Can Tonsils Grow Back After Removal?

October 13, 2010

Tonsillectomy is one of the most common surgical procedures that’s performed today. One question that I’m often asked is, can it grow back? The answer is…it depends. Overall, once you take out all your tonsils, it’s unlikely to come back. However, if you’ve only had most or some of your tonsils removed, as long as there’s inflammation, there’s increased risk that it can slowly grow back. 

Tonsils are made of lymphoid tissue and make up a part of Waldeyer’s ring, with your adenoids at the top in the back of your nose, your two palatine tonsils in your throat, and your single midline lingual tonsils lower down at the base of your tongue.

During early development, your tonsils, like all the other lymph nodes in your body, educates your immune system to tell it what’s part of the body and what’s not. Normally, after childhood, the these tonsillar tissues shrink down to small nubbins.

However, if you have chronic inflammation in your nose or throat, such as from allergies or acid reflux, chronic irritation causes these “glands” in your throat to swell up. One they enlarge, they take up more space in your throat, aggravating various degrees of breathing obstructions.

Adenoids and lingual tonsils are different from palatine tonsils in that the lymphoid tissues are attached directly to the back of the nose or the tongue muscle layer. However, palatine tonsils are surrounded by a thin fibrous capsule that separates the lymphoid tissue from the muscles of the throat.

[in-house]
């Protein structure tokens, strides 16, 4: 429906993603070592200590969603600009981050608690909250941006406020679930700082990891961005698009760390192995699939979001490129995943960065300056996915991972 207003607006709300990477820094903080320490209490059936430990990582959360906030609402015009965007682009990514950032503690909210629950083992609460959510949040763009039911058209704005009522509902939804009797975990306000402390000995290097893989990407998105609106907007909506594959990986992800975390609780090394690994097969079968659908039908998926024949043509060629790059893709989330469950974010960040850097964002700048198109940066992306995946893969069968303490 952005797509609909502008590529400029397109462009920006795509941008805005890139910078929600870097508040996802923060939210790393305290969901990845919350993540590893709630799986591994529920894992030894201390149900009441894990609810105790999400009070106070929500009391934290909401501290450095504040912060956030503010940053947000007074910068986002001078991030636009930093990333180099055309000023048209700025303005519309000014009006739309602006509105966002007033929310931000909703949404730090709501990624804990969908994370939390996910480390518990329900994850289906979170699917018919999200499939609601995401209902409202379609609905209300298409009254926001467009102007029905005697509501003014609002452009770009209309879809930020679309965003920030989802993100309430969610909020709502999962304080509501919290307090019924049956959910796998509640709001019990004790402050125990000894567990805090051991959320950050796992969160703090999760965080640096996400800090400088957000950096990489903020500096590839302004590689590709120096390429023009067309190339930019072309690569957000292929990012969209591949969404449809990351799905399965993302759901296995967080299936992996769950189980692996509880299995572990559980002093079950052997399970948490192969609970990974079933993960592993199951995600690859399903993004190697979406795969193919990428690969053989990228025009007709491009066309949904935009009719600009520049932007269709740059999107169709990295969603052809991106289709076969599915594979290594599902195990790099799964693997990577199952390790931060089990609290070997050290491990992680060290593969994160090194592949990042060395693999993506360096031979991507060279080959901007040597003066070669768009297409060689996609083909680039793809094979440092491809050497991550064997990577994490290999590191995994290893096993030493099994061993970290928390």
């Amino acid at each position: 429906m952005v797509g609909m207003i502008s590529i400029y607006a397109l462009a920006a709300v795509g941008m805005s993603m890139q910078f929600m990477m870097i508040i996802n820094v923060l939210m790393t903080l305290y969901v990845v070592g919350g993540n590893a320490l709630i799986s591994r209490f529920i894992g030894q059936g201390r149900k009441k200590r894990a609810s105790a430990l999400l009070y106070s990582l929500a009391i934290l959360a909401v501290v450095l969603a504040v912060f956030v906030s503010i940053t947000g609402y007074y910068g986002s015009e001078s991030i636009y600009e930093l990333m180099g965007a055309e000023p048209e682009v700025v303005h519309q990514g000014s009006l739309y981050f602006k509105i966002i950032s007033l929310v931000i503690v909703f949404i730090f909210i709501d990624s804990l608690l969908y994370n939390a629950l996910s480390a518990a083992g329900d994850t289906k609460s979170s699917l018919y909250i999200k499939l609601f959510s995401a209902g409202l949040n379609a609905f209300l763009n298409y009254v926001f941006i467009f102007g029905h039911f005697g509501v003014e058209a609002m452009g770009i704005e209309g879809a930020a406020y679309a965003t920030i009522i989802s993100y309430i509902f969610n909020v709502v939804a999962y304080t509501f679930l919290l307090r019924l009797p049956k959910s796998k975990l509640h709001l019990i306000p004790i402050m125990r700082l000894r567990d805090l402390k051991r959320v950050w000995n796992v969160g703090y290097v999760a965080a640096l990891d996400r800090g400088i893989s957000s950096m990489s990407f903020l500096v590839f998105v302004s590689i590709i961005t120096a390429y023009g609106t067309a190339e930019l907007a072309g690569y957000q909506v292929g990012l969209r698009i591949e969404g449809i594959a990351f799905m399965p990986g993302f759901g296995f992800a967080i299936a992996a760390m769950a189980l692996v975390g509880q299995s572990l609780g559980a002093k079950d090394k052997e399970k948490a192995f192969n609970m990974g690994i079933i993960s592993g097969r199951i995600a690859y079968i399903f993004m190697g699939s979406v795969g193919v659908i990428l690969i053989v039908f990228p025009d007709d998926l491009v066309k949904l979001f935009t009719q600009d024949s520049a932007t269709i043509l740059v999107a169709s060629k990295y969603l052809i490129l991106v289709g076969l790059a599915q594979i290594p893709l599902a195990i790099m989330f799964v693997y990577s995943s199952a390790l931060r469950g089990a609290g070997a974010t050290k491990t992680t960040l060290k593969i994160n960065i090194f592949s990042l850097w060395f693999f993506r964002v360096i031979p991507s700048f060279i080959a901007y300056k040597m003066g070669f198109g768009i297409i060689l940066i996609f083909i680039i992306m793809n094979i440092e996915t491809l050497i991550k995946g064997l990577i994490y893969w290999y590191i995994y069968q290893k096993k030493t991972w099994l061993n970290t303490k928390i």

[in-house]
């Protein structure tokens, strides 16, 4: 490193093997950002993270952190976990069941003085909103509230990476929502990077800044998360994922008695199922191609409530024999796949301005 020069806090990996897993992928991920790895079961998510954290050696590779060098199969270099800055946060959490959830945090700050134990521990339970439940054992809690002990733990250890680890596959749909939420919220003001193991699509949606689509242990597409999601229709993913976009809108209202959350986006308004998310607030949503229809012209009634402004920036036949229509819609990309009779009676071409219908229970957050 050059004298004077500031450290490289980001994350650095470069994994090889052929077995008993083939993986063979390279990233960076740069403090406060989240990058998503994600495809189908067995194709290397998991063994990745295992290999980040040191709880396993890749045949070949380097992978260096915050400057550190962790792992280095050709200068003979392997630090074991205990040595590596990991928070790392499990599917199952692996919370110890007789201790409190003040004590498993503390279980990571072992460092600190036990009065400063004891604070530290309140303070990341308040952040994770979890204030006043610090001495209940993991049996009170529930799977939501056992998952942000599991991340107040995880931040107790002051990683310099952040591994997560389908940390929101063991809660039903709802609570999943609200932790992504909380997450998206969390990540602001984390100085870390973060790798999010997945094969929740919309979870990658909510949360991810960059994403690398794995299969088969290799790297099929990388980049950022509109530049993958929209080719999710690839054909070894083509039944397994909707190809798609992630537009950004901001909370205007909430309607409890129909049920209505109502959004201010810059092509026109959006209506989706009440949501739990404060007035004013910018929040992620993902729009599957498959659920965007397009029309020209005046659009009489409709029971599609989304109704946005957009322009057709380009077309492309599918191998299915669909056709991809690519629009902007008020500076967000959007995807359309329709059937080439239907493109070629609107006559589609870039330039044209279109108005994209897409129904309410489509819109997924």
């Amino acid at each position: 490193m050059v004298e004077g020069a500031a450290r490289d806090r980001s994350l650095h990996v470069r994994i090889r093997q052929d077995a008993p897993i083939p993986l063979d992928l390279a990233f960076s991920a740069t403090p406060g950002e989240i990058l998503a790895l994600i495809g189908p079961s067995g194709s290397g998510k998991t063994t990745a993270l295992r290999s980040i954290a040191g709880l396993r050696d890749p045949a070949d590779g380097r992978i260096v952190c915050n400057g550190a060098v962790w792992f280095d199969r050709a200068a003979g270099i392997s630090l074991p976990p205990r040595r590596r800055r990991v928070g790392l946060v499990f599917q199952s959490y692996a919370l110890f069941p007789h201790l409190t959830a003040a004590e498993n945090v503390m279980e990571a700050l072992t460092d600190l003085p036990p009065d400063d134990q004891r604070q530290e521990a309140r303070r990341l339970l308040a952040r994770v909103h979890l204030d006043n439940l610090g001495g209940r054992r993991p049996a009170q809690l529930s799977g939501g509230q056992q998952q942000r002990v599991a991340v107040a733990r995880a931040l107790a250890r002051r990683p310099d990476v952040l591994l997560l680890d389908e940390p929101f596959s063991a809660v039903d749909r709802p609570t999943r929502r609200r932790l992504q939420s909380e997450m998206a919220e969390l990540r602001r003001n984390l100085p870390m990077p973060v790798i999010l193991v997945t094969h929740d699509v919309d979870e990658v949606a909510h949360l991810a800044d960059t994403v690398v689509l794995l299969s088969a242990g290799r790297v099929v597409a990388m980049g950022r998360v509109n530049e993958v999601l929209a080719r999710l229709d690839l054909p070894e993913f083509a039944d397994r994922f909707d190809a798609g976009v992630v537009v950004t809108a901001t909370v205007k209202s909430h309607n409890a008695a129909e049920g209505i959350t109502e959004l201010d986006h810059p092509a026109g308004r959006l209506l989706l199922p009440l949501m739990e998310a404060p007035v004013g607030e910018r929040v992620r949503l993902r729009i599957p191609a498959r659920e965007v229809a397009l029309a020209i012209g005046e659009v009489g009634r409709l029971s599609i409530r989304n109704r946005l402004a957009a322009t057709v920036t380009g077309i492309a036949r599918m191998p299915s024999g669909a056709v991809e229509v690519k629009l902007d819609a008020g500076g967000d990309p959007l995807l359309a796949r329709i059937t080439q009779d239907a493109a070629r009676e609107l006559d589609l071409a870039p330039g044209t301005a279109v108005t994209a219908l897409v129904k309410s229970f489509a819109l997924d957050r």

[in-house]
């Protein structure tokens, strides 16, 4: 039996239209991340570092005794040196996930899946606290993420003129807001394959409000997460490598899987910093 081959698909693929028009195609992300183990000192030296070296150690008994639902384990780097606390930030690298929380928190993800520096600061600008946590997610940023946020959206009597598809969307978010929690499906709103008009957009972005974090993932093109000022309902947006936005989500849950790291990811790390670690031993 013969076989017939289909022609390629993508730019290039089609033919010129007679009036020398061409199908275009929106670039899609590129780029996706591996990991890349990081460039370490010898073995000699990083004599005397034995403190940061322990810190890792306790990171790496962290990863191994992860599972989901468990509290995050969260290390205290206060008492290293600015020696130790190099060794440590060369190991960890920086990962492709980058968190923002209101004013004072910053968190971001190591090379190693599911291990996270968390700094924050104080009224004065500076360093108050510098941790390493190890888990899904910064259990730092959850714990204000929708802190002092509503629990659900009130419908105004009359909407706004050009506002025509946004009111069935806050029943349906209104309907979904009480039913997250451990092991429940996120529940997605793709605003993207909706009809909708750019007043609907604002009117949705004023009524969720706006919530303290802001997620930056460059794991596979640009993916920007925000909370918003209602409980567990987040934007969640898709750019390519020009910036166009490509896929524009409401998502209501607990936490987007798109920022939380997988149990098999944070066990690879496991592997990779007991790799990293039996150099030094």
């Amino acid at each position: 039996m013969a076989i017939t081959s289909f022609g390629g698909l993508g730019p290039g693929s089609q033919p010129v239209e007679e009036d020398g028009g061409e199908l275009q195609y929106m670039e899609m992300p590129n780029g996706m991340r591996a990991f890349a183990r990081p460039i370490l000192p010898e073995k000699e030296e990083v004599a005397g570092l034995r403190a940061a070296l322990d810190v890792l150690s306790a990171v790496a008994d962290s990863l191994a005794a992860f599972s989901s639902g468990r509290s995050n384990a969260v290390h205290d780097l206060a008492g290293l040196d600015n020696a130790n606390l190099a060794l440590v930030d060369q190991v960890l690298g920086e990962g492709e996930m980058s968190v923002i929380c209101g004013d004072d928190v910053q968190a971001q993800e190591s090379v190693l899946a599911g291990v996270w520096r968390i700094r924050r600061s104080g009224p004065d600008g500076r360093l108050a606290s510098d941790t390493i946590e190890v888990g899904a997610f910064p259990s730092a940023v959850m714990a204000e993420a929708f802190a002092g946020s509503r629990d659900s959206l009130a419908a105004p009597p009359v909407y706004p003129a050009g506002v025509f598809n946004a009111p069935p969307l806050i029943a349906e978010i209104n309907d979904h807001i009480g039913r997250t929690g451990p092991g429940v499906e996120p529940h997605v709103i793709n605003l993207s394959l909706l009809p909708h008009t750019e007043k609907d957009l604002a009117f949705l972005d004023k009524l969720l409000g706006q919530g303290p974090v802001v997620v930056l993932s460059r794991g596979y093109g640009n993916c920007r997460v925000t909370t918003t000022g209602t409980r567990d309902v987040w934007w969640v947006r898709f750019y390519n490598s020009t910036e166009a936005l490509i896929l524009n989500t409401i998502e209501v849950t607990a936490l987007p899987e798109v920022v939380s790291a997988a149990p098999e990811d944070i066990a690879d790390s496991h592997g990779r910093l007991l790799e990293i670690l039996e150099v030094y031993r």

Traditional tonsillectomy usually involves removing the tonsils along with the fibrous capsule, leaving only the thin membrane covering the muscles. With adenoids, however, it’s usually scraped out, charred or debulked using various devices. It’s literally impossible to remove everything, since you’ll have to remove normal tissues.

Another recent variation of tonsillectomy involves removing only a portion of the tonsils, leaving a thin cuff of tonsil tissues that sit right next to the capsule. Common procedure names you may see include Coblation or sub capsular tonsillectomy. These type of procedures are done more for obstruction and sleep apnea, rather than for infection, where you normally want to take out everything. In theory, having residual tonsil tissues can make you more likely to have tonsillar growth, if you have constant inflammation.

Or if you have small amounts of adenoids remaining, and let’s say you have chronic allergies, then you have a higher chance of your adenoids growing back. I’ve seen this many times in my career. Overall, however, it’s still rare.

Another common condition that’s not often addressed is lingual tonsils. Many people with obstructive sleep apnea will have persistently enlarged lingual tonsils. Chronic stomach juice exposure from apnea is one major reason for these lymphoid tissues to become enlarged. If you have small jaws and a large tongue to begin with, even slightly enlarged lingual tonsils can take up more space behind your tongue, aggravating further collapse and obstruction.

What I often see is that when symptoms of sleep apnea persist or come back after tonsillectomy, it’s usually blamed on your tonsils growing back. Usually when I look, there are no tonsils remaining, but they have large lingual tonsils or significant palatal or tongue collapse. In most cases, the main reason for the multiple levels of narrowing is due to small jaws and dental crowding. Taking out huge tonsils can definitely help in some people, but most people will have persistent sleep apnea, since there will be persistent obstruction due to tongue and/or soft palate collapse.